Democracy Is Not Free
By Lee Hyo-won
For the late former President Kim Dae-jung (1924-2009), democracy could not be achieved without sacrifice and conviction.
He survived five death threats, six years in prison, prolonged house arrest and decade-long exile for his pro-democracy struggle. The Nobel Peace laureate never compromised for the cause of democracy throughout his political career.
Kim had a firm conviction that his dedication to the pro-democracy struggle and inter-Korean reconciliation was worth risking his life for.
With his recent passing, he leaves behind a legacy as South Korea's champion of equality and human rights.
Throughout Korea's tumultuous modern history, especially during the military regimes of Park Chung-hee and Chun Doo-hwan in the 1970s and '80s, respectively, Kim's campaign against dictatorship resulted in a death sentence, abduction and imprisonment. But he never stopped fighting for the cause and while in exile in the United States he established the Korean Institute for Human Rights in Washington D.C.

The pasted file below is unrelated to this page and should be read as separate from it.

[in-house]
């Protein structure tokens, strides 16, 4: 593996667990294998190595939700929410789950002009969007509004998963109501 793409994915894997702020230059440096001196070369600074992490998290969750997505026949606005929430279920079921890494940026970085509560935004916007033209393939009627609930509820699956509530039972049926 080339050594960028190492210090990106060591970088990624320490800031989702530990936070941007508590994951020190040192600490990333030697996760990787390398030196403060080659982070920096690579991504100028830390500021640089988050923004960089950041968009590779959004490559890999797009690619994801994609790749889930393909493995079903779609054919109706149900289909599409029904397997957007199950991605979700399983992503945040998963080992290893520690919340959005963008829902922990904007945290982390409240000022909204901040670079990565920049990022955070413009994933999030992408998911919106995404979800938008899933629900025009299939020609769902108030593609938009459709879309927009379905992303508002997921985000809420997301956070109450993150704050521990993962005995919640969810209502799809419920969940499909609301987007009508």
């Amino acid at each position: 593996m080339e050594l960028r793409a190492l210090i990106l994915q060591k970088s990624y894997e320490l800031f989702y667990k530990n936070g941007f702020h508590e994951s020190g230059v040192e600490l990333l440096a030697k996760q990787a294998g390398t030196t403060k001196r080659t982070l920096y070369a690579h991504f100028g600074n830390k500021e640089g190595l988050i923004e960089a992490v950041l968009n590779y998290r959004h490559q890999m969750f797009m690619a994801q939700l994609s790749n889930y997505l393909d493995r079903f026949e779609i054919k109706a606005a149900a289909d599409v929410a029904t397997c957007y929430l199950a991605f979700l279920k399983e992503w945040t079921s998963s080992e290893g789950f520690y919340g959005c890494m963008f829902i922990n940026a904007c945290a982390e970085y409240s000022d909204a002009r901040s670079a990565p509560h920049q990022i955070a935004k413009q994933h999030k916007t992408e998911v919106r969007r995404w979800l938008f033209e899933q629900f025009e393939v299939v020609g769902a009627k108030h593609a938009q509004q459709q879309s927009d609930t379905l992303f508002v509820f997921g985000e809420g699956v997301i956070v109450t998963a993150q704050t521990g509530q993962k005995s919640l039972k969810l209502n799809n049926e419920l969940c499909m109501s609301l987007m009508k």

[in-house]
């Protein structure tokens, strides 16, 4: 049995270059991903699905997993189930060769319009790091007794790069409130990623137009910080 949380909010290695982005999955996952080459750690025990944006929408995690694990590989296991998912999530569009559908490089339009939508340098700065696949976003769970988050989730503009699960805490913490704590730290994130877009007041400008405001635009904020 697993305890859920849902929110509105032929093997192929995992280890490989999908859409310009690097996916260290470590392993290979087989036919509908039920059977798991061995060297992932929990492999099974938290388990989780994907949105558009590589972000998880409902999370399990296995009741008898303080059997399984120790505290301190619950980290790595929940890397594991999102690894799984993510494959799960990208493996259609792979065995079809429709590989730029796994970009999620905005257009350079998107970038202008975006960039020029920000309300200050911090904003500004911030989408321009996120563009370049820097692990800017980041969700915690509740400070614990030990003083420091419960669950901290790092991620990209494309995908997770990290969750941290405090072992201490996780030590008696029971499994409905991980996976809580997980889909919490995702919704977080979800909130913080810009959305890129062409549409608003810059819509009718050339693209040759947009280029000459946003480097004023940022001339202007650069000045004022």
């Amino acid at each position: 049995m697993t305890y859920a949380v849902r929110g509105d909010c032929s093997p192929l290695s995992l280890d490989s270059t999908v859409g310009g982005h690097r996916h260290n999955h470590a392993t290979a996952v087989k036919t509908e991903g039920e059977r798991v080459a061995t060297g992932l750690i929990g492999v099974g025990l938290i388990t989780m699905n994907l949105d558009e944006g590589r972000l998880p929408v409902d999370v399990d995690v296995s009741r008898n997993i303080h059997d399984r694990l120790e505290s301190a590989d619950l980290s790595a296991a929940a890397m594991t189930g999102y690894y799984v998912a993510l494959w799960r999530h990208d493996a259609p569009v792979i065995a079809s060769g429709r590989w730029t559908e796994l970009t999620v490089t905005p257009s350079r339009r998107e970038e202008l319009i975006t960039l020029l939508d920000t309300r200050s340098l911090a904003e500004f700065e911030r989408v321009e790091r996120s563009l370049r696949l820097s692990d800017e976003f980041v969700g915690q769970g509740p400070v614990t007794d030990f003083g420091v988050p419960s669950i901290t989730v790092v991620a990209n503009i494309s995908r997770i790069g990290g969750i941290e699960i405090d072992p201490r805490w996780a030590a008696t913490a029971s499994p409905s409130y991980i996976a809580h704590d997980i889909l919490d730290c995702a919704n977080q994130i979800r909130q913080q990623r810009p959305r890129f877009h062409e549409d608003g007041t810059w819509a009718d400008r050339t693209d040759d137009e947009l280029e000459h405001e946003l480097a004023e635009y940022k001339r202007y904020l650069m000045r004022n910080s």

In recognition of his achievement, he won the Nobel Peace Prize in 2000. In an acceptance speech, Kim said, "I humbly pledge before you that, as the great heroes of history have taught us, as Alfred Nobel would expect of us, I shall give the rest of my life to human rights and peace in my country and the world, and to the reconciliation and cooperation of my people.''
Two months prior to his death, in his June 15 Joint Declaration speech for the anniversary of the first inter-Korean summit in 2000, he expressed concern for the future of democracy in Korea.
"Korean democracy is backtracking," he said in a stern warning to President Lee Myung-bak. "When dictators tried to rule the nation, the Korean people have stood against them."
It is difficult to quantify the value of democracy but the price Kim paid to defend it will be long remembered.